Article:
The United Nations Conference on Trade and Development (UNCTAD) recently released its flagship Economic Development in Africa Report 2020 titled, Tackling Financial Flows for Sustainable Development in Africa. The report includes alarming information on how Africa loses billions yearly as a result of illicit financial flows (IFFs) and highlights the impact of such losses on the development of the continent. Africa Renewal's Kingsley Ighobor interviewed Paul Akiwumi, UNCTAD’s Director, Division for Africa, LDCs and Special Programmes, about the report. These are excerpts from the interview:
What are the key takeaways from your recently released report on Tackling Illicit Financial Flows for Sustainable Development in Africa?
This report is extremely timely because we have 10 years left to achieve the SDGs [Sustainable Development Goals], and then we have the ongoing COVID-19 crisis. Africa needs adequate financial resources to implement the SDGs and tackle the pandemic and its fallouts. There is a need for domestic resource mobilization, so that countries are equipped with the adequate financing to address these challenges head on.
In March this year, the President of the UN General Assembly and the President of the UN Economic and Social Council established a 15-member panel on Financial Accountability, Transparency and Integrity (FACTI Panel) to look at ways to address IFFs, among other issues. Before then, in 2015, the Thabo Mbeki-led High-level Panel on Illicit Financial Flows from Africa presented a report that brought the problem of IFFs to light.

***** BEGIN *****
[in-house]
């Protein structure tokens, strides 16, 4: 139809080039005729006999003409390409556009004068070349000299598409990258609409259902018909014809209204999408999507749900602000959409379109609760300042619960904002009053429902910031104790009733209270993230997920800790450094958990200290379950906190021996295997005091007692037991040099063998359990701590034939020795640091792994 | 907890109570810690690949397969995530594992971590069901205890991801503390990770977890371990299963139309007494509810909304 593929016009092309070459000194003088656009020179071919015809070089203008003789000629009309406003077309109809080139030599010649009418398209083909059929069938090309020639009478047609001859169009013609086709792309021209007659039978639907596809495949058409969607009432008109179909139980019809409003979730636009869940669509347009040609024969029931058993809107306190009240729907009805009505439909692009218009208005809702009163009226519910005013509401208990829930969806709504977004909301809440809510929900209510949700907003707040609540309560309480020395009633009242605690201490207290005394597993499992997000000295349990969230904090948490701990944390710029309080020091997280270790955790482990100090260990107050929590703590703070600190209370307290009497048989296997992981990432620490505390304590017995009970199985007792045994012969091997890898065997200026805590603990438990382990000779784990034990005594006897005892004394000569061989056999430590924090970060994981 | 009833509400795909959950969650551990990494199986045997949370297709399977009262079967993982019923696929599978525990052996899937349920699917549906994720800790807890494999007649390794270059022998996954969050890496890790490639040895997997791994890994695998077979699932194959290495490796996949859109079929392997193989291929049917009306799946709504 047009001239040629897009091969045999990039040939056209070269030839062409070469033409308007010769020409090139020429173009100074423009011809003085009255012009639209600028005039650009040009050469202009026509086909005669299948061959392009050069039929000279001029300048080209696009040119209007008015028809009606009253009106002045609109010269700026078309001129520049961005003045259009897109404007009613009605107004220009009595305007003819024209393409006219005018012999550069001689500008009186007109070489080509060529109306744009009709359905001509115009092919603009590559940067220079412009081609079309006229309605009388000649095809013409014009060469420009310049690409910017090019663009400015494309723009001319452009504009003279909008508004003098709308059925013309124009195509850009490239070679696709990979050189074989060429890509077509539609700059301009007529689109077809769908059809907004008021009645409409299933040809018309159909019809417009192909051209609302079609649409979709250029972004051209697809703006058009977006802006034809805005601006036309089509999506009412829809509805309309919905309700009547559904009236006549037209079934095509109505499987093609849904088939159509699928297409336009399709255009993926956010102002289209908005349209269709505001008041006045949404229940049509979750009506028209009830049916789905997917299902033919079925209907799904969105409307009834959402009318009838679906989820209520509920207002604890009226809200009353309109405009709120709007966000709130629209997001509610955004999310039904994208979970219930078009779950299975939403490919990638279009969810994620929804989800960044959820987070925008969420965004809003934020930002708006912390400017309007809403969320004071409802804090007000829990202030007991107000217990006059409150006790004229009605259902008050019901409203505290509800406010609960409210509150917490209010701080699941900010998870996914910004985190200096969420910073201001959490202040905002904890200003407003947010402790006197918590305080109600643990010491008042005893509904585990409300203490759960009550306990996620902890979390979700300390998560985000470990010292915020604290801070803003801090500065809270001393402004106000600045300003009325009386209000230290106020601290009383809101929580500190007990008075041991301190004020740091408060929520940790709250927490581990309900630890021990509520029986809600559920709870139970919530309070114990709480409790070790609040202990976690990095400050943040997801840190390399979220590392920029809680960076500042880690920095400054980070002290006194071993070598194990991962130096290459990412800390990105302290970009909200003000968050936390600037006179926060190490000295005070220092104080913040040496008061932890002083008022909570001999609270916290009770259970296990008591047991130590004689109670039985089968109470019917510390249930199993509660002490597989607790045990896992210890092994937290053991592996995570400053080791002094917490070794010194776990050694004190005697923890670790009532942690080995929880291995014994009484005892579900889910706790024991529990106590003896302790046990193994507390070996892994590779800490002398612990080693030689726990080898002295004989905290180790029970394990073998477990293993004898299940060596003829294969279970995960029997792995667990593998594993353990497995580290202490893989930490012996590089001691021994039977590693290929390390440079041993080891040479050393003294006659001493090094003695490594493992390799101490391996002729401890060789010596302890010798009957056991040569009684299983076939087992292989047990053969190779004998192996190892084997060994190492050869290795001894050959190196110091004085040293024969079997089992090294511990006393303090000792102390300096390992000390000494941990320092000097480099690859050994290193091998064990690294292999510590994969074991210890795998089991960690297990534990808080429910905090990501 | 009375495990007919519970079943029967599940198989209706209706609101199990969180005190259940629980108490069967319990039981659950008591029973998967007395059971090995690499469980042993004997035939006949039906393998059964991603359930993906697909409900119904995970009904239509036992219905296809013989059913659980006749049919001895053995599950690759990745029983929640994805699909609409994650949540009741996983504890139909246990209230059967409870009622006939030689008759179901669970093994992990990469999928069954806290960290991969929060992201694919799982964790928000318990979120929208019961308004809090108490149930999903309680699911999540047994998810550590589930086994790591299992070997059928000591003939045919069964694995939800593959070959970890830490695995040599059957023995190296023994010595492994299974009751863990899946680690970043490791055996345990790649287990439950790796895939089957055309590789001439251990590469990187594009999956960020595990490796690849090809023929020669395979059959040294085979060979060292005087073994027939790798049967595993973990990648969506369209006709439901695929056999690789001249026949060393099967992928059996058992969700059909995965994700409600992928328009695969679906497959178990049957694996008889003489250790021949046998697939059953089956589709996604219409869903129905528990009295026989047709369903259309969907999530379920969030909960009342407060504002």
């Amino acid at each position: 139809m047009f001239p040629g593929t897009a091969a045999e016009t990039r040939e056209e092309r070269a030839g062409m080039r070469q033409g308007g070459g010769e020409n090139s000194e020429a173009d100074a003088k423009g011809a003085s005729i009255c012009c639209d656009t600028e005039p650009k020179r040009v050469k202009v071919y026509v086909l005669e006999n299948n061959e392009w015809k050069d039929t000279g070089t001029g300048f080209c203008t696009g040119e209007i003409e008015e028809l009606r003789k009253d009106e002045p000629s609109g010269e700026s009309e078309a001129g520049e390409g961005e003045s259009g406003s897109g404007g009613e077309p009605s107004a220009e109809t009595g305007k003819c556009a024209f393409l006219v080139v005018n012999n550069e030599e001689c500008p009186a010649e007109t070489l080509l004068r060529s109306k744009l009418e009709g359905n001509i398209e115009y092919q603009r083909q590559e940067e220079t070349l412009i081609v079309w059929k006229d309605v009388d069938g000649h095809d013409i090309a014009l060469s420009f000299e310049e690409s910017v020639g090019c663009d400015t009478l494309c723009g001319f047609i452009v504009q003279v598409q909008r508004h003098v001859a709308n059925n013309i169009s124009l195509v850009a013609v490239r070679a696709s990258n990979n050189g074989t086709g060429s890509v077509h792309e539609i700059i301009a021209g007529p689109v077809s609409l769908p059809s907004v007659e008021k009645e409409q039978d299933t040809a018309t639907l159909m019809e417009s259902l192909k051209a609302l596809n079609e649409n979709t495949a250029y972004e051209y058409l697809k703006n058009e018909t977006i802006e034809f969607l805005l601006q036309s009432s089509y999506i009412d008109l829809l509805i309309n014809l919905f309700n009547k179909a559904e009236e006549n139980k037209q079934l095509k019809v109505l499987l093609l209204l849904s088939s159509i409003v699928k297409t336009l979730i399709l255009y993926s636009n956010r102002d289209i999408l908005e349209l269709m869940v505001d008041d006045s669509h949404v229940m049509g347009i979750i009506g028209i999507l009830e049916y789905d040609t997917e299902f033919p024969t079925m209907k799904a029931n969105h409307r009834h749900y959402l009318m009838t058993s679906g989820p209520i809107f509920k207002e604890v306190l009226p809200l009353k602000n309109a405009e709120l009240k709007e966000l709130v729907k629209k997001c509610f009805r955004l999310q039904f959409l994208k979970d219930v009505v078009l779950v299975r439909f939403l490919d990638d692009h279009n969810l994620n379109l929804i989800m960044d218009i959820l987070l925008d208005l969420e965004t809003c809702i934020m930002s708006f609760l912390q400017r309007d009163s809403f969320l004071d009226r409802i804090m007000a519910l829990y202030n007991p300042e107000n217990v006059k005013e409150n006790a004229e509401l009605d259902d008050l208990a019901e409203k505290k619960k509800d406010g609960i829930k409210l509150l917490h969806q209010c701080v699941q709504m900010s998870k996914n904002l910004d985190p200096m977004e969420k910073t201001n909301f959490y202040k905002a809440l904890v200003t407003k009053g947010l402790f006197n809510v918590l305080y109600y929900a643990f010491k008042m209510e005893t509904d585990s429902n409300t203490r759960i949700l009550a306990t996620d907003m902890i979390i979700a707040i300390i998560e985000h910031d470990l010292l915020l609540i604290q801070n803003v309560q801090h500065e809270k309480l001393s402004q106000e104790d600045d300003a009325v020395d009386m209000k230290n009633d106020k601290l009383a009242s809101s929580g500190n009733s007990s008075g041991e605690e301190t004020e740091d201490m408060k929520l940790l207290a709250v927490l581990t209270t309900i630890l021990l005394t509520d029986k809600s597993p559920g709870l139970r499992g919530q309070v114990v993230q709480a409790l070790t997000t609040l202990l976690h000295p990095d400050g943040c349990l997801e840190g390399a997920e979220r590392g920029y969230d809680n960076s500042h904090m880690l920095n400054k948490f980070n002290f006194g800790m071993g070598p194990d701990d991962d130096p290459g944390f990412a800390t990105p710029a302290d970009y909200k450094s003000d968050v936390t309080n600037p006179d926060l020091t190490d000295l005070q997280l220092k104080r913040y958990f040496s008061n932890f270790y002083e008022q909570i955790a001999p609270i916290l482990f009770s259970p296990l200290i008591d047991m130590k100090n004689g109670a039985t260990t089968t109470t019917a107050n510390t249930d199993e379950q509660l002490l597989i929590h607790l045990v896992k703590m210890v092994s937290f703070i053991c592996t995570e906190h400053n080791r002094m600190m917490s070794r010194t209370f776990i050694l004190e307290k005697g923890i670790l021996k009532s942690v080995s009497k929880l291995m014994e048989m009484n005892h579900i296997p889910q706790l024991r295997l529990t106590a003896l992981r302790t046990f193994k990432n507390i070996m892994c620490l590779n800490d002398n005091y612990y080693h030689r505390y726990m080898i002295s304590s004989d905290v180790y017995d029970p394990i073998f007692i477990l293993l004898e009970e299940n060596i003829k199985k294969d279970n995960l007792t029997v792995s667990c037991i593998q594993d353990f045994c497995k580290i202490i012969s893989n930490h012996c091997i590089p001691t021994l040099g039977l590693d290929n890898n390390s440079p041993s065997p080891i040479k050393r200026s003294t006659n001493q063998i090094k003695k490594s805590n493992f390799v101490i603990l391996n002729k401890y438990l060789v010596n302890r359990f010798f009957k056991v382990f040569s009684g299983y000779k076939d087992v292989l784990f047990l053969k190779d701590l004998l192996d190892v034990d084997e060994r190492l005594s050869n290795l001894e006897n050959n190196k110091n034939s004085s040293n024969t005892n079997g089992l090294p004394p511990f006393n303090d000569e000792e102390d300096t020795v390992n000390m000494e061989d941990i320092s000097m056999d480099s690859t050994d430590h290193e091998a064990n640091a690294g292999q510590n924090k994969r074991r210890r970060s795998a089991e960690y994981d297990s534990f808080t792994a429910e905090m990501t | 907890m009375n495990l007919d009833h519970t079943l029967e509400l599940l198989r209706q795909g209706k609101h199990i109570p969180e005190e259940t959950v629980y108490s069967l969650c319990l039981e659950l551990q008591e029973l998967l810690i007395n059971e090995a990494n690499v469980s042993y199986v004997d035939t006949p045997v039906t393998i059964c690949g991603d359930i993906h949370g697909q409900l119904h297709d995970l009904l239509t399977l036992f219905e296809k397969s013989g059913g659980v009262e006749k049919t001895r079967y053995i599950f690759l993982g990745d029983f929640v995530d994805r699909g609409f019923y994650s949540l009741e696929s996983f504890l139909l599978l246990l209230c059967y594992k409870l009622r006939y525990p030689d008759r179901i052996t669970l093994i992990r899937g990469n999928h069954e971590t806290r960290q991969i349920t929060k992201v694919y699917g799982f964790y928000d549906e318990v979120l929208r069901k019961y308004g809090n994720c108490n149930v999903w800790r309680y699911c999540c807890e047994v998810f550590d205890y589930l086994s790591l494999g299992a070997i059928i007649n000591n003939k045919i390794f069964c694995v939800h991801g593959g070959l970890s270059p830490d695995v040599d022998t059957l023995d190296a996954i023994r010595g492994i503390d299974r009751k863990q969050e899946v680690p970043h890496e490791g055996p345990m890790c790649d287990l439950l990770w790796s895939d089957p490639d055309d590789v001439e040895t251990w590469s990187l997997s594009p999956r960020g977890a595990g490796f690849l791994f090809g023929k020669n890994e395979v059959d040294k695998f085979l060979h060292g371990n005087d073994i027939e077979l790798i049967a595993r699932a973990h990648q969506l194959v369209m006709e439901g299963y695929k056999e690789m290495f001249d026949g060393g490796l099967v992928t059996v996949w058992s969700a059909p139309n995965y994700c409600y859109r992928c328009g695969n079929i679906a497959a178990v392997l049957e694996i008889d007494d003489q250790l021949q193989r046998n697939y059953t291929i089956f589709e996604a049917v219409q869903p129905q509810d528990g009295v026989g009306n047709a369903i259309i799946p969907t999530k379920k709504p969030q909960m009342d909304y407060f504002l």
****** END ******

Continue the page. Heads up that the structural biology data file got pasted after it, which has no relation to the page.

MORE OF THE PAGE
Our new report updates the discussion on IFFs in Africa and looks deeply at the numbers.
We identified four broad categories of IFFs — tax and commercial practices, illegal markets, theft type and terrorism financing, and corruption.
The analysis in the report focuses on trade mis-invoicing and capital flight. This is important for Africa because the continent gets 85 percent of its resources from the extractive sector. Most IFFs are happening in that sector. Africa loses between $30 billion and $52 billion per year due to trade mis-invoicing, particularly under-invoicing in the extractive sector.
This report is not just about putting a number on the amount of IFFs, it is also about its impact on development. And there is a significant impact on development. IFFs are not only a drain on domestic financial resources; they also correlate with lower government spending on key areas for development. Many African countries with large amounts of IFFs spend 25 per cent less on the health sector and 58 per cent less on the education sector than countries without such problems.
The report indicates Africa is losing a whopping $88.6 billion annually?